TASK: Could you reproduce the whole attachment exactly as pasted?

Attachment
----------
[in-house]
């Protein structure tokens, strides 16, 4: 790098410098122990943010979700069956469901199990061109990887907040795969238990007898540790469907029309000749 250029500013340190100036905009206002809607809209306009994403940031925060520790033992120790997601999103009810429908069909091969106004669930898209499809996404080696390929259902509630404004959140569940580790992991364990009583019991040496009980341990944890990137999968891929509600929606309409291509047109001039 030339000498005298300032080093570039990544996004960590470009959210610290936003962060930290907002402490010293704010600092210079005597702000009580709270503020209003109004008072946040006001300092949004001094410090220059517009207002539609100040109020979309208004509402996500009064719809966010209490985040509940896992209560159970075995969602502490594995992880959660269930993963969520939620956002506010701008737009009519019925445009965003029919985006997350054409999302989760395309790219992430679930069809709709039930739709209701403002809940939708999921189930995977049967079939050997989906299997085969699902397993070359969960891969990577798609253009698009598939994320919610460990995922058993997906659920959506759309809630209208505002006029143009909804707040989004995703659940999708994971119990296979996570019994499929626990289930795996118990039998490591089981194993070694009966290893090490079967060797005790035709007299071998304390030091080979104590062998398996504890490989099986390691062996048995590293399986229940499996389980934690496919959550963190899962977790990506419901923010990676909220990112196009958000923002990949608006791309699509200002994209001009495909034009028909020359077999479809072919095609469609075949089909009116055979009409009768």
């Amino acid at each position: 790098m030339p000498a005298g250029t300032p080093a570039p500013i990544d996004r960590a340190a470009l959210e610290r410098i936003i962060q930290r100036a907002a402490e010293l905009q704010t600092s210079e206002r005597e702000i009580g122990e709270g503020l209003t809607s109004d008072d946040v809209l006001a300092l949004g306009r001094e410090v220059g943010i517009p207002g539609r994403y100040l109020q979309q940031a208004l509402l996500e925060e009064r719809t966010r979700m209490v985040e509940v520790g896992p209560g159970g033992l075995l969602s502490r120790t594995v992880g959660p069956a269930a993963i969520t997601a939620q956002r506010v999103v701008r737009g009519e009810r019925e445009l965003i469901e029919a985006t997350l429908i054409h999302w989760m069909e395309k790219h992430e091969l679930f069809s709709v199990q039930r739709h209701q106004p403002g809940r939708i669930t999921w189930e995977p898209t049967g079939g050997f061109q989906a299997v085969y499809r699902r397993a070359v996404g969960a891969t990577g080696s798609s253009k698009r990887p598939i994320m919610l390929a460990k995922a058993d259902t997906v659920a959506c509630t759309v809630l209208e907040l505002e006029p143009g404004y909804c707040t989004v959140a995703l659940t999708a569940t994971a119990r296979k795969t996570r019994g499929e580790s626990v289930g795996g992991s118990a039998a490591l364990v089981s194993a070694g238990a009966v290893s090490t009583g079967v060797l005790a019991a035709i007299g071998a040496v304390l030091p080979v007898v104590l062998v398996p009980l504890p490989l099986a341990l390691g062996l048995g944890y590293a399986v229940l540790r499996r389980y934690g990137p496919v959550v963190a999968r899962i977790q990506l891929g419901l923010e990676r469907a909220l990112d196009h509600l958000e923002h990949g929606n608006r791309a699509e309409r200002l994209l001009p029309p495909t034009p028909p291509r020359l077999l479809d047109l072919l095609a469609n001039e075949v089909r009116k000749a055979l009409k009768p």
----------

[in-house]
């Protein structure tokens, strides 16, 4: 790098410098122990943010979700069956469901199990061109990887907040795969238990007898540790469907029309000749 250029500013340190100036905009206002809607809209306009994403940031925060520790033992120790997601999103009810429908069909091969106004669930898209499809996404080696390929259902509630404004959140569940580790992991364990009583019991040496009980341990944890990137999968891929509600929606309409291509047109001039 030339000498005298300032080093570039990544996004960590470009959210610290936003962060930290907002402490010293704010600092210079005597702000009580709270503020209003109004008072946040006001300092949004001094410090220059517009207002539609100040109020979309208004509402996500009064719809966010209490985040509940896992209560159970075995969602502490594995992880959660269930993963969520939620956002506010701008737009009519019925445009965003029919985006997350054409999302989760395309790219992430679930069809709709039930739709209701403002809940939708999921189930995977049967079939050997989906299997085969699902397993070359969960891969990577798609253009698009598939994320919610460990995922058993997906659920959506759309809630209208505002006029143009909804707040989004995703659940999708994971119990296979996570019994499929626990289930795996118990039998490591089981194993070694009966290893090490079967060797005790035709007299071998304390030091080979104590062998398996504890490989099986390691062996048995590293399986229940499996389980934690496919959550963190899962977790990506419901923010990676909220990112196009958000923002990949608006791309699509200002994209001009495909034009028909020359077999479809072919095609469609075949089909009116055979009409009768």
């Amino acid at each position: 790098m030339p000498a005298g250029t300032p080093a570039p500013i990544d996004r960590a340190a470009l959210e610290r410098i936003i962060q930290r100036a907002a402490e010293l905009q704010t600092s210079e206002r005597e702000i009580g122990e709270g503020l209003t809607s109004d008072d946040v809209l006001a300092l949004g306009r001094e410090v220059g943010i517009p207002g539609r994403y100040l109020q979309q940031a208004l509402l996500e925060e009064r719809t966010r979700m209490v985040e509940v520790g896992p209560g159970g033992l075995l969602s502490r120790t594995v992880g959660p069956a269930a993963i969520t997601a939620q956002r506010v999103v701008r737009g009519e009810r019925e445009l965003i469901e029919a985006t997350l429908i054409h999302w989760m069909e395309k790219h992430e091969l679930f069809s709709v199990q039930r739709h209701q106004p403002g809940r939708i669930t999921w189930e995977p898209t049967g079939g050997f061109q989906a299997v085969y499809r699902r397993a070359v996404g969960a891969t990577g080696s798609s253009k698009r990887p598939i994320m919610l390929a460990k995922a058993d259902t997906v659920a959506c509630t759309v809630l209208e907040l505002e006029p143009g404004y909804c707040t989004v959140a995703l659940t999708a569940t994971a119990r296979k795969t996570r019994g499929e580790s626990v289930g795996g992991s118990a039998a490591l364990v089981s194993a070694g238990a009966v290893s090490t009583g079967v060797l005790a019991a035709i007299g071998a040496v304390l030091p080979v007898v104590l062998v398996p009980l504890p490989l099986a341990l390691g062996l048995g944890y590293a399986v229940l540790r499996r389980y934690g990137p496919v959550v963190a999968r899962i977790q990506l891929g419901l923010e990676r469907a909220l990112d196009h509600l958000e923002h990949g929606n608006r791309a699509e309409r200002l994209l001009p029309p495909t034009p028909p291509r020359l077999l479809d047109l072919l095609a469609n001039e075949v089909r009116k000749a055979l009409k009768p």